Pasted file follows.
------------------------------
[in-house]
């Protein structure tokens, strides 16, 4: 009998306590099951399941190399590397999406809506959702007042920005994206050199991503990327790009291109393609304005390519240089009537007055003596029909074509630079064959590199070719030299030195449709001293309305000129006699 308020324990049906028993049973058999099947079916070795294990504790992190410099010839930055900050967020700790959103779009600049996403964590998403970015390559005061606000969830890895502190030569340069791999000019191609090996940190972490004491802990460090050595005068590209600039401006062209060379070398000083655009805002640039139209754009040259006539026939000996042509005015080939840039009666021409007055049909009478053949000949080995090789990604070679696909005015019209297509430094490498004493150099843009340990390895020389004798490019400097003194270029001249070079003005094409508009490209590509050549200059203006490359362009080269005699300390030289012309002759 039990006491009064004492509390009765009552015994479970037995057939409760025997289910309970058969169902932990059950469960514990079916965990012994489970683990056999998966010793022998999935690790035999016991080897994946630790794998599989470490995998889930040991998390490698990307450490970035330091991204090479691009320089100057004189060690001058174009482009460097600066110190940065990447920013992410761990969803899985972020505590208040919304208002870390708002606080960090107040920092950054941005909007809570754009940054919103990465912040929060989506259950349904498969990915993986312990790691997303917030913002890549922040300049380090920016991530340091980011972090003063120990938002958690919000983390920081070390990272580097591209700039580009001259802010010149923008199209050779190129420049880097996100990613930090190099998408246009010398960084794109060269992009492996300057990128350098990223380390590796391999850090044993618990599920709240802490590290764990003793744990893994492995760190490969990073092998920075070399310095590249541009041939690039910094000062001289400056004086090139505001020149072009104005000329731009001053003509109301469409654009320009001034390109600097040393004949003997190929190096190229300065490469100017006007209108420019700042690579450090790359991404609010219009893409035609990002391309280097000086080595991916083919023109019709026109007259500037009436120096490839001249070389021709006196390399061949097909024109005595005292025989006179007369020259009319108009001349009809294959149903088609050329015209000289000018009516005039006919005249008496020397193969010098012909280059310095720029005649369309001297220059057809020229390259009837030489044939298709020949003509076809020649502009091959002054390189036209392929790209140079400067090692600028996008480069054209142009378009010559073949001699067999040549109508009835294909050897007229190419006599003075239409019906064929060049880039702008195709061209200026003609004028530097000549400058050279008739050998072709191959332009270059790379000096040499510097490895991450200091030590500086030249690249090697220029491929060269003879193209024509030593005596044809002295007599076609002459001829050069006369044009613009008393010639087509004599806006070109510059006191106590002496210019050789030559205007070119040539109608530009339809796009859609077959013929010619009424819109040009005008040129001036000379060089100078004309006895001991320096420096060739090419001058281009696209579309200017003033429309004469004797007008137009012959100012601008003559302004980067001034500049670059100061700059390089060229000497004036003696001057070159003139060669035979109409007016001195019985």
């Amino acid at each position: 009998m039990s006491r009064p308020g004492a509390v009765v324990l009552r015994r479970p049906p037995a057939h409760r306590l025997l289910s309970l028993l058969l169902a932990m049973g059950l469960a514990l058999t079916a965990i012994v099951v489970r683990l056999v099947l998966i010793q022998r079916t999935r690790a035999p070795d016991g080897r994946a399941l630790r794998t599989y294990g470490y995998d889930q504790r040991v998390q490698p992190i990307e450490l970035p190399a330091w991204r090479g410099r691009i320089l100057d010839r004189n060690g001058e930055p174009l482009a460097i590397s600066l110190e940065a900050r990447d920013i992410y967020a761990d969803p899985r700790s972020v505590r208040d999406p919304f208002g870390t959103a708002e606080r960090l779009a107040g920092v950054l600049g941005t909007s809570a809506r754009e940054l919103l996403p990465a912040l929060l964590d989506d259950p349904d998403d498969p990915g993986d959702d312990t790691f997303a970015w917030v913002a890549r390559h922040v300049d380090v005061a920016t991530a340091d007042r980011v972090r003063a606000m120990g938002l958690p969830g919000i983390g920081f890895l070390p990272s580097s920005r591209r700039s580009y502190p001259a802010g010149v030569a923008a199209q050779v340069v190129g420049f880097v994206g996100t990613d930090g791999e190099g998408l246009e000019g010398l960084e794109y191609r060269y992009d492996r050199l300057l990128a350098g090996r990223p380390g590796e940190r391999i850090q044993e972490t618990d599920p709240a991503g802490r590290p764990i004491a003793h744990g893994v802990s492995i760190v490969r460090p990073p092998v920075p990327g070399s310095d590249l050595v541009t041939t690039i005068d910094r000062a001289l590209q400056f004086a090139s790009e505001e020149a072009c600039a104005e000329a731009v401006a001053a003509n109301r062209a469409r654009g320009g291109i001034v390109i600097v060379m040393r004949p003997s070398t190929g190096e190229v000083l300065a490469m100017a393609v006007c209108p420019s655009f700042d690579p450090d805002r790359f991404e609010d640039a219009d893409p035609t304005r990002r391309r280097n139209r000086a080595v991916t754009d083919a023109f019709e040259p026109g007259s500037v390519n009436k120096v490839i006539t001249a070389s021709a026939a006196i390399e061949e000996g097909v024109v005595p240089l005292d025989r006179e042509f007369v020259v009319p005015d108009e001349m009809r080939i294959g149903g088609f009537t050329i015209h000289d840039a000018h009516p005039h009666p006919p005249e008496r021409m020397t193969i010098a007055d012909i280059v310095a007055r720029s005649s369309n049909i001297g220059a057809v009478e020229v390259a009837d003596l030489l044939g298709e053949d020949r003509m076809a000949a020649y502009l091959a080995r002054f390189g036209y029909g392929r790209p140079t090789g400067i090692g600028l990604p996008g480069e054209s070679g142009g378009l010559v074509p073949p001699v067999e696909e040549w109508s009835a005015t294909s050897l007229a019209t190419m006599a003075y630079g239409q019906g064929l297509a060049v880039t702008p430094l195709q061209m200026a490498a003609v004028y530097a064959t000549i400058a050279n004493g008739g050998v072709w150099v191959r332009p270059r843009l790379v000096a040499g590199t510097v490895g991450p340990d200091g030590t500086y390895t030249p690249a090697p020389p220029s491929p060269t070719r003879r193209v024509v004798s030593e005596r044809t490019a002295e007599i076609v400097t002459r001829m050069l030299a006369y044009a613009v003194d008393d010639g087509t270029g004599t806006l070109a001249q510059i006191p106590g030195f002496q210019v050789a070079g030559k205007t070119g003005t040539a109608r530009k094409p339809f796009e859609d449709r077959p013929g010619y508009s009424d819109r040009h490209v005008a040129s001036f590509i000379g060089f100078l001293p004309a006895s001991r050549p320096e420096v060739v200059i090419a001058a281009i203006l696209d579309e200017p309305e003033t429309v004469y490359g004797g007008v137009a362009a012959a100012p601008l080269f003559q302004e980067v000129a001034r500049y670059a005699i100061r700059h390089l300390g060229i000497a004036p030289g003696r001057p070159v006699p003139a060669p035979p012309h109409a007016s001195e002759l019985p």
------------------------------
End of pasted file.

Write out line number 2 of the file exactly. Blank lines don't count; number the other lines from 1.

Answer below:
């Protein structure tokens, strides 16, 4: 009998306590099951399941190399590397999406809506959702007042920005994206050199991503990327790009291109393609304005390519240089009537007055003596029909074509630079064959590199070719030299030195449709001293309305000129006699 308020324990049906028993049973058999099947079916070795294990504790992190410099010839930055900050967020700790959103779009600049996403964590998403970015390559005061606000969830890895502190030569340069791999000019191609090996940190972490004491802990460090050595005068590209600039401006062209060379070398000083655009805002640039139209754009040259006539026939000996042509005015080939840039009666021409007055049909009478053949000949080995090789990604070679696909005015019209297509430094490498004493150099843009340990390895020389004798490019400097003194270029001249070079003005094409508009490209590509050549200059203006490359362009080269005699300390030289012309002759 039990006491009064004492509390009765009552015994479970037995057939409760025997289910309970058969169902932990059950469960514990079916965990012994489970683990056999998966010793022998999935690790035999016991080897994946630790794998599989470490995998889930040991998390490698990307450490970035330091991204090479691009320089100057004189060690001058174009482009460097600066110190940065990447920013992410761990969803899985972020505590208040919304208002870390708002606080960090107040920092950054941005909007809570754009940054919103990465912040929060989506259950349904498969990915993986312990790691997303917030913002890549922040300049380090920016991530340091980011972090003063120990938002958690919000983390920081070390990272580097591209700039580009001259802010010149923008199209050779190129420049880097996100990613930090190099998408246009010398960084794109060269992009492996300057990128350098990223380390590796391999850090044993618990599920709240802490590290764990003793744990893994492995760190490969990073092998920075070399310095590249541009041939690039910094000062001289400056004086090139505001020149072009104005000329731009001053003509109301469409654009320009001034390109600097040393004949003997190929190096190229300065490469100017006007209108420019700042690579450090790359991404609010219009893409035609990002391309280097000086080595991916083919023109019709026109007259500037009436120096490839001249070389021709006196390399061949097909024109005595005292025989006179007369020259009319108009001349009809294959149903088609050329015209000289000018009516005039006919005249008496020397193969010098012909280059310095720029005649369309001297220059057809020229390259009837030489044939298709020949003509076809020649502009091959002054390189036209392929790209140079400067090692600028996008480069054209142009378009010559073949001699067999040549109508009835294909050897007229190419006599003075239409019906064929060049880039702008195709061209200026003609004028530097000549400058050279008739050998072709191959332009270059790379000096040499510097490895991450200091030590500086030249690249090697220029491929060269003879193209024509030593005596044809002295007599076609002459001829050069006369044009613009008393010639087509004599806006070109510059006191106590002496210019050789030559205007070119040539109608530009339809796009859609077959013929010619009424819109040009005008040129001036000379060089100078004309006895001991320096420096060739090419001058281009696209579309200017003033429309004469004797007008137009012959100012601008003559302004980067001034500049670059100061700059390089060229000497004036003696001057070159003139060669035979109409007016001195019985």